Now, scientists at The Wistar Institute report new findings that further elucidate how sirtuins work and suggest how scientists might identify or design an activator to boost sirtuin activity using a structure-based approach. The research will be published Tuesday, May 18, in the Proceedings of the National Academy of Sciences.
"We know that the Sir2 sirtuin silences gene expression and stabilizes the genome in yeast," says Wistar professor Ronen Marmorstein, Ph.D., senior author of the study. "We also know that sirtuins are highly conserved in humans. The idea researchers are exploring is that if we could activate sirtuins, perhaps we could promote genomic stability and decrease cancer as well as other aging-related problems."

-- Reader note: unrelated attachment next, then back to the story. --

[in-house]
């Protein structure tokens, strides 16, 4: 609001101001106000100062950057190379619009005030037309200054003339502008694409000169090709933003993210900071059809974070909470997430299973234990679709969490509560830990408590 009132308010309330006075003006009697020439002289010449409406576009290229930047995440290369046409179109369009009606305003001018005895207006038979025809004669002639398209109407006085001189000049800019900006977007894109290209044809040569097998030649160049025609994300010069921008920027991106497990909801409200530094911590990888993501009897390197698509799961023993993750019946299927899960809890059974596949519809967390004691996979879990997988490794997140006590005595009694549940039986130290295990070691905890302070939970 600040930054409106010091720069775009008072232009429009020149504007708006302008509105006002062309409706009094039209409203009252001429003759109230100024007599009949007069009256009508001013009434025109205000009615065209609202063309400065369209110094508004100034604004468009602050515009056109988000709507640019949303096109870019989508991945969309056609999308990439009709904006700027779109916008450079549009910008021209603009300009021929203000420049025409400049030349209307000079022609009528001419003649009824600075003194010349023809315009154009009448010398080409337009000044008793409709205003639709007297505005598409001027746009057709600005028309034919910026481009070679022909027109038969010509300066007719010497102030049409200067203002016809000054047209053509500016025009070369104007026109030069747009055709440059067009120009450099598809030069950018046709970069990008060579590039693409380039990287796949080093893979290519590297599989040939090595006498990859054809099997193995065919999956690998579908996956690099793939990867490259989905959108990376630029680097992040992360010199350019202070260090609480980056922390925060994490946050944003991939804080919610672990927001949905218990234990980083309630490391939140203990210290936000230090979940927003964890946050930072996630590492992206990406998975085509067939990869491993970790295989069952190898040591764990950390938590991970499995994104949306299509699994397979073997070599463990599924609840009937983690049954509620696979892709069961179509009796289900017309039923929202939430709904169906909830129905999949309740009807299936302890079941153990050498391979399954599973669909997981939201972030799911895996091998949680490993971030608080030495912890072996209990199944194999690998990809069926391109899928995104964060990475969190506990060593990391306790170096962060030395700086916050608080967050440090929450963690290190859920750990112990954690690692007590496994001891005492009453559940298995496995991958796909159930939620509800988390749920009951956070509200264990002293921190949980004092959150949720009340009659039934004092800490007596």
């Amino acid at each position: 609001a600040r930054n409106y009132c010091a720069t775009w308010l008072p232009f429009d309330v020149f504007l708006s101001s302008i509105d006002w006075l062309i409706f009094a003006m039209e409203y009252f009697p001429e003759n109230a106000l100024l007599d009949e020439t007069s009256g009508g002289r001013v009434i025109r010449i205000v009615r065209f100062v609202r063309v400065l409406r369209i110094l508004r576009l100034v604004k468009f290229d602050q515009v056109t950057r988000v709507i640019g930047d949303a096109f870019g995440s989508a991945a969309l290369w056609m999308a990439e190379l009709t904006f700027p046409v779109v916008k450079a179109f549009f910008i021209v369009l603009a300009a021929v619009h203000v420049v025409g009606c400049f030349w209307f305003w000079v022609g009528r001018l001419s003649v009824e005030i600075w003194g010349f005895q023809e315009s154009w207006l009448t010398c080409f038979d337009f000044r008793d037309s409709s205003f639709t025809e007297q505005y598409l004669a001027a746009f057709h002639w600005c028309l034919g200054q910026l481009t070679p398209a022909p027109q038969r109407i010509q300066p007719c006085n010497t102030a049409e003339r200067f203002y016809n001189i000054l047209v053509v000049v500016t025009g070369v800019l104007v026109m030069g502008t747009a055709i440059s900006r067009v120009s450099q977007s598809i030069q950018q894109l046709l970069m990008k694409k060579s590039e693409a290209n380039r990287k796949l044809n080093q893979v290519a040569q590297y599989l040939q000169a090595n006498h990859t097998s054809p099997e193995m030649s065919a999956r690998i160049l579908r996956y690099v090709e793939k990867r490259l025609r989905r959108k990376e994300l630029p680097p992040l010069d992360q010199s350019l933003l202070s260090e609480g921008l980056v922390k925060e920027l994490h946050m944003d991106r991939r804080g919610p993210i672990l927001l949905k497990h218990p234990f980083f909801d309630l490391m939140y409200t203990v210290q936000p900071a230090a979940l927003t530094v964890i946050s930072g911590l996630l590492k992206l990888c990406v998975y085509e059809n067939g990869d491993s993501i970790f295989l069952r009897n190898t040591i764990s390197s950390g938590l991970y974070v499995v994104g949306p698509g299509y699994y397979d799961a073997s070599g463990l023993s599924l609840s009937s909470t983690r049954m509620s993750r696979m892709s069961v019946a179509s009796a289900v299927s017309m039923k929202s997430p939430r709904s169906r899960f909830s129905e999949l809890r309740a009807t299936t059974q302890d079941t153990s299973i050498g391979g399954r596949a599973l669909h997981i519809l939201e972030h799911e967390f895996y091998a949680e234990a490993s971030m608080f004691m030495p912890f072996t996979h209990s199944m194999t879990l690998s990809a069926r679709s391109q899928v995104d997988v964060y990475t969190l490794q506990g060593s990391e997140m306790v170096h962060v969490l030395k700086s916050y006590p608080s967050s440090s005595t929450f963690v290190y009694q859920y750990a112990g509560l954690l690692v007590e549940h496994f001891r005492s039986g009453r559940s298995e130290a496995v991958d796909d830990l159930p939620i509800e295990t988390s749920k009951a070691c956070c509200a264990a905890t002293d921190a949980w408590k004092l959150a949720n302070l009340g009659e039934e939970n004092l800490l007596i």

Marmorstein's research team has been focusing on the molecular details of how sirtuins work. Sirtuins are a family of enzymes, proteins that facilitate chemical reactions that involve converting a substrate to a product, forming intermediate substances along the way. Using a yeast sirtuin protein as a model, Marmorstein and his research team captured three-dimensional images of the sirtuin protein in association with a substrate and intermediate mimics, while in previous research his group determined the structure of the protein in association with product. Together, Marmorstein's work provides a comprehensive structural picture of enzymatic activity of sirtuins, an important step toward
Contact: Franklin Hoke
The Wistar Institute